See Zizek touching his nose.
See it replaced by another kind of liability:
sweet Princesse de Parme waving across the aisle
celebrating a very approximate breakdown
in the eye of eyes.
Leaping peppers could sometimes just as well be defined as
in the neverending story
of your white elephant salad.
Mussolini wept; catwalks fell;
and carefully manipulated concomitance relays its
retrospections, anticipations, and red breasts.
From the waste down we are the suspension of disbelief.
From the tombs of our fathers to now we are the activity,
or rather the presence, of the narrator himself.
Nothing can overreach its own nonorganized position.
All possibility laughs
like kind hatchets
in the unrealism garage.
seed text: Narrative Discourse, by Gérard Genet
art by recombiner
seams fiery spots
from age seven fluorescent green
petulant airborne snakes
epoch night after night
sky splitting at the seams neon snake #1 Mom’s face foams forth
a shaken carbonated drink
fiery; she arcs her head
cutlery tines of forked tongue wounds,
You buried any chance
I have of a meaningful career
sliming electric-glow snake #2 is three-headed:
first topped with spiked brown hair, angel skin, goatee
second a squeezed lemon expression, char black freckles
third mouldy spots tattooed multiple piercings
third hisssses, Who’s the most stacked?
first’s tongue drills the air,
Hide, go ahead, hide behind
second: You have to repeat
I fly inside my skull—my only helmet
enduring double winged snakes
soaked me in flighty
swelled in my core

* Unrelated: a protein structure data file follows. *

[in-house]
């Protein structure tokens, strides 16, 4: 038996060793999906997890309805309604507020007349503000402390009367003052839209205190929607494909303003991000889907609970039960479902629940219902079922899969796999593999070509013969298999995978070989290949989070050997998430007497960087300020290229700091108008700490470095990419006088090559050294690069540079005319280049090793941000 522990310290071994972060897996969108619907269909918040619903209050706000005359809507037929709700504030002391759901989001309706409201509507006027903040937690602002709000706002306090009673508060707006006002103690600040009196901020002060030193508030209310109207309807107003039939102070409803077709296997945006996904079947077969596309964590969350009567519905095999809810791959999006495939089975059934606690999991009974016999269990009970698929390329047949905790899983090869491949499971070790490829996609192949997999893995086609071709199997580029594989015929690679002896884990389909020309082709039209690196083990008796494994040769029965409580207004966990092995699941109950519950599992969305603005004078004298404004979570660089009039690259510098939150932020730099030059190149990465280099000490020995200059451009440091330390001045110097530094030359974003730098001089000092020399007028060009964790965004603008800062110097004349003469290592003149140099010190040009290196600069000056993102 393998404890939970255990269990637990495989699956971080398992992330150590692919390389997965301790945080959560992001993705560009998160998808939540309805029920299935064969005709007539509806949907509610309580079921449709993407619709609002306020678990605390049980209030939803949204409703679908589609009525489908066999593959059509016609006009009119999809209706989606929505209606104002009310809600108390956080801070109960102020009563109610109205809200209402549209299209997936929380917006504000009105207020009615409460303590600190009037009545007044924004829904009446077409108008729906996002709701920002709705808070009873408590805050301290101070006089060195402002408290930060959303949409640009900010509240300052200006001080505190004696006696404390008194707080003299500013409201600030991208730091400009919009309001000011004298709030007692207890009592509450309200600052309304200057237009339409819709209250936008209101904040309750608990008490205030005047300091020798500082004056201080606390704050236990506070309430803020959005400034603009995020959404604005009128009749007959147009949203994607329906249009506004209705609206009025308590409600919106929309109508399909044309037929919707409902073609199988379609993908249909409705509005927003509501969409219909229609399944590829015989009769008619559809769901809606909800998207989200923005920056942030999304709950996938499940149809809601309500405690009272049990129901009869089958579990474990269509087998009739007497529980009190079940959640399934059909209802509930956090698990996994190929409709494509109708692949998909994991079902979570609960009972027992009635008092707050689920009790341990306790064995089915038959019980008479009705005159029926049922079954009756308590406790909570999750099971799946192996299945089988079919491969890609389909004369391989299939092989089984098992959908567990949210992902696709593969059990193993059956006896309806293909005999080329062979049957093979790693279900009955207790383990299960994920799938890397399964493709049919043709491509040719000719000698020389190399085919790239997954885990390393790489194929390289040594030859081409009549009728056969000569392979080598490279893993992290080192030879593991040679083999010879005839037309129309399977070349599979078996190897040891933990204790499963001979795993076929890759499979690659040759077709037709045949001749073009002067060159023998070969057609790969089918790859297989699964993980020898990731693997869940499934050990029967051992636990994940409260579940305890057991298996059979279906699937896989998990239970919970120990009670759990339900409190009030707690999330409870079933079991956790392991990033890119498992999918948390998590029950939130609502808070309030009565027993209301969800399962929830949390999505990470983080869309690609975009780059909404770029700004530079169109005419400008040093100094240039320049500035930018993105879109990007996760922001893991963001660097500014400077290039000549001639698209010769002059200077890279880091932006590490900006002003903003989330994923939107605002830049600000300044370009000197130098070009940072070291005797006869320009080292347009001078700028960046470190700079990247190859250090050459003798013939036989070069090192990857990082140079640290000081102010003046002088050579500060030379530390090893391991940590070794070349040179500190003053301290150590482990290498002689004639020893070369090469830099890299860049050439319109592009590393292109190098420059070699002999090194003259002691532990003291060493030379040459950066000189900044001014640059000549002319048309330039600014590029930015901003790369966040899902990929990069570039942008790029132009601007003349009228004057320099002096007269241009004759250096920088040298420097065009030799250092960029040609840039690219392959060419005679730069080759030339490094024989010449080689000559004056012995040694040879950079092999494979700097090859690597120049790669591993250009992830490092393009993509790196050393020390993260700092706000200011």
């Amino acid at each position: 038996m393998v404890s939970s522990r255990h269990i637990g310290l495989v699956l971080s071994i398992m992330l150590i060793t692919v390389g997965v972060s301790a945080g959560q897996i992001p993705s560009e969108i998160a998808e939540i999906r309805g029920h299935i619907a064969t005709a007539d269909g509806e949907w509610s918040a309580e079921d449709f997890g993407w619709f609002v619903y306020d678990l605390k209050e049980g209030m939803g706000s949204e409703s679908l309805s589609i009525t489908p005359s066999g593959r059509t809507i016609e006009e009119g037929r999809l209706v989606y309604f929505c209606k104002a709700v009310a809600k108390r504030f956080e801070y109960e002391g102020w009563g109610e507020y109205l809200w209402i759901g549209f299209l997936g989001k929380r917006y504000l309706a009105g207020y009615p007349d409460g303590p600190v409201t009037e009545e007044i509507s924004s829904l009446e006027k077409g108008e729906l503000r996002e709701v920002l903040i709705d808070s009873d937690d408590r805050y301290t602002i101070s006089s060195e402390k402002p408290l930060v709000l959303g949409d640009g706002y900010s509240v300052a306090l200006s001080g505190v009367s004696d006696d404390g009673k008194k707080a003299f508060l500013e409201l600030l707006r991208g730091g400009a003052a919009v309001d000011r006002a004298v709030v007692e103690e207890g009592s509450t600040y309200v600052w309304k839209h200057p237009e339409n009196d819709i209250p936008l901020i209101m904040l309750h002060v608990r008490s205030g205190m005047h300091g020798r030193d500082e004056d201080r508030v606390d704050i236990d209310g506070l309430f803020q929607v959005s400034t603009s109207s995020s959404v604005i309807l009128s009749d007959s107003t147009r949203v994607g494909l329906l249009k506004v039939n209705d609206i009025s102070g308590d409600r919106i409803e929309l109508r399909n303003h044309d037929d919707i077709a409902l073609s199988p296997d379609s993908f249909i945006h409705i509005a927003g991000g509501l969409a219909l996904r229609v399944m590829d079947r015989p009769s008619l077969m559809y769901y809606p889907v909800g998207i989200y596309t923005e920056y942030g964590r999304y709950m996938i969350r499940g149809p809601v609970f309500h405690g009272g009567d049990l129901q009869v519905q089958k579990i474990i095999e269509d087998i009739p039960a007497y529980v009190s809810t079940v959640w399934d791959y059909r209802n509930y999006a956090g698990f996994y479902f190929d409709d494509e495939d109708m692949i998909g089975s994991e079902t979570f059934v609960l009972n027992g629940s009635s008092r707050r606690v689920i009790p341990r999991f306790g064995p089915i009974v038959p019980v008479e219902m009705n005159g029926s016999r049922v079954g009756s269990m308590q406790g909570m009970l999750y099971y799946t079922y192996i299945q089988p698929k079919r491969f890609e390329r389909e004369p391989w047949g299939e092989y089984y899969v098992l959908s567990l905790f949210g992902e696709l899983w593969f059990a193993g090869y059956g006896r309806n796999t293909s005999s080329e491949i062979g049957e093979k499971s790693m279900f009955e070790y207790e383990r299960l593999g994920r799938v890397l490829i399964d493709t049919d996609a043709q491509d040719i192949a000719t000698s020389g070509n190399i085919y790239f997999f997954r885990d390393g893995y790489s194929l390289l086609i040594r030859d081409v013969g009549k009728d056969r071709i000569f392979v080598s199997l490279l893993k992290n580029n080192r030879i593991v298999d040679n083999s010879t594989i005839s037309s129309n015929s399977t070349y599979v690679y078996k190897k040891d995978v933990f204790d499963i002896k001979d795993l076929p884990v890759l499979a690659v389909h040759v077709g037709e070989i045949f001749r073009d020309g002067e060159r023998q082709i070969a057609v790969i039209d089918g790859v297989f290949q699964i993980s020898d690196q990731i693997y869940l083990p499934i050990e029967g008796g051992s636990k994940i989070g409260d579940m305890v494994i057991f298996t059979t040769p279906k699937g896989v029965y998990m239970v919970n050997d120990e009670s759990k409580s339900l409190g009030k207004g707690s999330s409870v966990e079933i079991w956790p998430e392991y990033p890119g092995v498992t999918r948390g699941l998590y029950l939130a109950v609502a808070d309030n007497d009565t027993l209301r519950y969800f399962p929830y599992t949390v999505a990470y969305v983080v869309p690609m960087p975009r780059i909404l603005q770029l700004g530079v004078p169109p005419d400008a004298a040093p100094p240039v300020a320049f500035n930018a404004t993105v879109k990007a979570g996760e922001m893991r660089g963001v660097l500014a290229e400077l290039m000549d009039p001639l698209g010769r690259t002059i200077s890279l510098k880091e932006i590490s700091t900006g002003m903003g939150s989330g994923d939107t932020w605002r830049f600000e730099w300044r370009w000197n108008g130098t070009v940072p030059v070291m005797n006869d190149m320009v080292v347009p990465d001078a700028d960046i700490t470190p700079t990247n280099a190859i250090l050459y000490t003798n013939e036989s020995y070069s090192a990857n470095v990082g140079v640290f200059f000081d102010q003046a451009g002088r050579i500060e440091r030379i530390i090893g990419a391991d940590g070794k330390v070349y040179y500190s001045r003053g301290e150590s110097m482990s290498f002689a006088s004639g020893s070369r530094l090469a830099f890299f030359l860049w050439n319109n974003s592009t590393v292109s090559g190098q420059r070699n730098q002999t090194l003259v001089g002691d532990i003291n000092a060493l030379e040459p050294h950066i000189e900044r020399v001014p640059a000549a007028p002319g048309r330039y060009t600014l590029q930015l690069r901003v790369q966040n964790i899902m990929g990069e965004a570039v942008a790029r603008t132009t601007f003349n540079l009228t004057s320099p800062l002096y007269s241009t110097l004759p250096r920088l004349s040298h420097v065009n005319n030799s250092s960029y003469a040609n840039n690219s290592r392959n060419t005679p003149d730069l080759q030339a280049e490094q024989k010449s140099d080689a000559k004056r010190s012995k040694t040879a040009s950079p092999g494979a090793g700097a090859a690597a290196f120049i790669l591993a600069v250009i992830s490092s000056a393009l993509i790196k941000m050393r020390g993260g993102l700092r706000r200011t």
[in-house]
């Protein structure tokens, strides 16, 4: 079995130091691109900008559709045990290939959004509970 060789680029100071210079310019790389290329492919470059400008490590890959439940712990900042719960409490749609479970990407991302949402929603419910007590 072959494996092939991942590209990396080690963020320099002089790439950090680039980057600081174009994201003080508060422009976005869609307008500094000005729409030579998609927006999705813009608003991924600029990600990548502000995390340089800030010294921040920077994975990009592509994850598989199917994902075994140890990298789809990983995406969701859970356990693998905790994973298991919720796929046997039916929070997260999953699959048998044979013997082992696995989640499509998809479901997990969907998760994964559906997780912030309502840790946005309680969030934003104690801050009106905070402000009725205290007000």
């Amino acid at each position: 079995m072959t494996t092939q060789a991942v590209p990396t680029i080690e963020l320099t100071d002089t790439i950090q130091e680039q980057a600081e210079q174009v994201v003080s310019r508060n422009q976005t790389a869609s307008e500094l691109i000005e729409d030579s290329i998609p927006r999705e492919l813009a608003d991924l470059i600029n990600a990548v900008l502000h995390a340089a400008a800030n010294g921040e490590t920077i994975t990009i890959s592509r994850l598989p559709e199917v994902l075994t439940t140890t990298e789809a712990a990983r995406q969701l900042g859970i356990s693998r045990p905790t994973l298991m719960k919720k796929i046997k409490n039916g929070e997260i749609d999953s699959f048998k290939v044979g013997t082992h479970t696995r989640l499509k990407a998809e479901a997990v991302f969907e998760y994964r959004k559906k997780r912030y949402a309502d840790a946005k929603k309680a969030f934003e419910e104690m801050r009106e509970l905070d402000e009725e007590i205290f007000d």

a clinging pupa of desire
to stifle serpent alarm bells
my shut eyelids; Red Sea part
cider light; ear-ringing silence
Our city becomes another’s city and they don’t even live here.
Our city becomes another city that will one day glow, for miles underwater.
Our city has strategically-planned streets, and accidental cobblestones. The neighborhoods have their symbols, their light-pole banners, their car washes and coffee shops. Clogged drains and stray dogs and condos and bullfrogs. A little fence to keep the heart in. A garden. Ten Thai restaurants in a row. A bus stop and a newspaper on every homeless porch.
The neighborhoods remain separate, or they collide. Some are ramming into each other, smash-mixing, in the time it takes one body to fall from the observation deck.
The streets below the streets are daunting, gurgling with sewage. A black-gloved hand motions outside a window. People are coughing, steaming into each other’s faces on the subway. No one has a face unless it is cut out of a magazine.
I moved out of the city. Now, my neighbor is the one whose name I forget every other conversation. His neighbor is me, and a young family with closed blinds and a yard full of broken plastic. We circle each other like dogs, not saying anything. But the truth is that we live with our families and this is a nice neighborhood, close to schools and shopping.
I moved out of the city and now I don’t even live here.
My neighbor remembers how bright his city glowed too.
Our sons are jerks and we are embarrassed by what we thought we knew.